To its shame, the council capitulated. And when the matter came back before councillors this month, Mr Brown ensured that it was dealt with out of public view, no doubt to minimise political embarrassment.
The council’s PR spin doctors sold the outcome of that meeting as a compromise under which the council would split the difference between what the Maori board was demanding and what the council had offered. But as Herald columnist Brian Rudman pointed out, once all the extras were added up – support services, office accommodation and so forth – the final budget was only $300,000 short of the outrageous original demand.
The ratepayers, in short, were comprehensively shafted.
That much of this happened in secret is only the lesser part of the scandal. Far more outrageous is that a non-elected board of Maori advisors – chosen by an unaccountable “iwi selection body” and meekly rubber-stamped by a National government anxious to stay onside with the Maori Party – has been able to bully an elected council into doing things its way, and to hell with the cost to ratepayers.
But hang on; it gets even worse. Two representatives of that non-elected Maori Statutory Body will have full voting rights on council committees – in other words, equal power with elected councillors.
This is a travesty that even the Left finds offensive. MP Phil Twyford, the Labour Party’s Auckland issues spokesman, said it went against a fundamental principle of democracy. And the Left-leaning Rudman wrote that he couldn’t think of any model of democracy in which government appointees, not elected by the people they purported to represent, shared voting rights with elected representatives.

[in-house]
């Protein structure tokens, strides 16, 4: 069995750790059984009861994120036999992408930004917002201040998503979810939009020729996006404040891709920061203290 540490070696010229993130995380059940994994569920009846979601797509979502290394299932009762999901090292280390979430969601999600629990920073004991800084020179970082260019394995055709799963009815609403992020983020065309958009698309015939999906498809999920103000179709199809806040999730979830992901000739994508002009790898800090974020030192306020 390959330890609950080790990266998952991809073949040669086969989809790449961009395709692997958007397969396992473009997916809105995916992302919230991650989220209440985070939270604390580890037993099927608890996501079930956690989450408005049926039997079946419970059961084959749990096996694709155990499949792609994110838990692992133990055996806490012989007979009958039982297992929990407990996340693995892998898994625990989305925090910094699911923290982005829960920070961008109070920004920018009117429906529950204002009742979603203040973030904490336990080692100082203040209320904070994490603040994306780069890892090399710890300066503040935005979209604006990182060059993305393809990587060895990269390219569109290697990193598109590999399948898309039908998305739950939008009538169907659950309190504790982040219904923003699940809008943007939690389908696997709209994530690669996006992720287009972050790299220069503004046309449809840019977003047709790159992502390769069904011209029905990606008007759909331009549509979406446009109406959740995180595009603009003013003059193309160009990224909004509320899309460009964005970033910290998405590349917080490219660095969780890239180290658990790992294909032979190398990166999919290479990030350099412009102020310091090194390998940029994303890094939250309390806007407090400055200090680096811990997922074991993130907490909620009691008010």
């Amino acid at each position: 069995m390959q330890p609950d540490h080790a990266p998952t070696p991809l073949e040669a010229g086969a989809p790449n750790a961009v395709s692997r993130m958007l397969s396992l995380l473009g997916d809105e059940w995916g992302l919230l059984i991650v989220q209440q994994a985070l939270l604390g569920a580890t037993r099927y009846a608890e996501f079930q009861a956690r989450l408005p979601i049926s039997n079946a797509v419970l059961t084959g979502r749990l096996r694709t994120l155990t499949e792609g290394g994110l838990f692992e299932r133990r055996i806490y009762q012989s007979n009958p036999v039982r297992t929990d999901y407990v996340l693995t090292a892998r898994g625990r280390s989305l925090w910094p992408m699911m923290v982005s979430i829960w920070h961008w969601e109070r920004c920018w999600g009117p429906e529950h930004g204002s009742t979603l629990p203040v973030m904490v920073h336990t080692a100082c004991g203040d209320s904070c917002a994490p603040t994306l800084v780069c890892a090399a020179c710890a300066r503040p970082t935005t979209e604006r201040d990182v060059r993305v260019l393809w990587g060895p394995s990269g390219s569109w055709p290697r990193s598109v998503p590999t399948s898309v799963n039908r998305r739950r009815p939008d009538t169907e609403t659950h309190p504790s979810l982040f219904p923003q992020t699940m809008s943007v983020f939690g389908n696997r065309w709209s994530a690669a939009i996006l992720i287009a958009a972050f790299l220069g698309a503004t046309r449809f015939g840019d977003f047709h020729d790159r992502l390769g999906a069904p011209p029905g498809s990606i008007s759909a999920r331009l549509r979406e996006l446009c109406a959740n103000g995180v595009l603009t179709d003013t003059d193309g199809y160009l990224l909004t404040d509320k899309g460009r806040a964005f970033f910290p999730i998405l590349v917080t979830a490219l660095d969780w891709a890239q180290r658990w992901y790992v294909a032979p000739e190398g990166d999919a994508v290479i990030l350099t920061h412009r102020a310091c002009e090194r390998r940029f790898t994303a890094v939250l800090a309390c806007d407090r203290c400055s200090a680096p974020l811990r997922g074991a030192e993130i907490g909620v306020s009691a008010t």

I agree. Mind you, Labour wanted dedicated Maori seats on the council, similar to those in Parliament – and that would be an intolerable distortion of democracy too.
Should we non-Aucklanders be concerned? Yes, because once special rights for Maori are entrenched in Auckland they will set a precedent that will be applied elsewhere.
Maoridom, citing special status as tangata whenua, has already succeeded in uncoupling itself from normal democratic principles. The creation of dedicated Maori seats on the Bay of Plenty Regional Council in 2004 – modelled on the anachronistic Maori seats in Parliament, whose existence has become even less defensible since the advent of MMP – effectively created a parallel electoral system that specially favours Maori.
Local Government Minister Rodney Hide ruled out a similar arrangement in Auckland, but Maori have ended up wielding disproportionate power anyway. Maori opinion carries more weight than non-Maori in Auckland’s new governance arrangements, yet there is less accountability; in fact none. A fundamental and long-standing democratic nexus has been severed.
Where this will lead, in an increasingly multicultural society, remains to be seen. At some point the burgeoning Maori sense of entitlement may collide head-on with the rising expectations of other ethnic groups such as Asians, who will soon outnumber them.
As Rudman pointedly asked last week, what will John Key and Mayor Brown say when the Chinese knock on their doors and ask for guaranteed council seats like those awarded to Maori? Through their willingness to accede to Maori demands, today’s politicians risk piling up potentially ugly problems for future generations to untangle.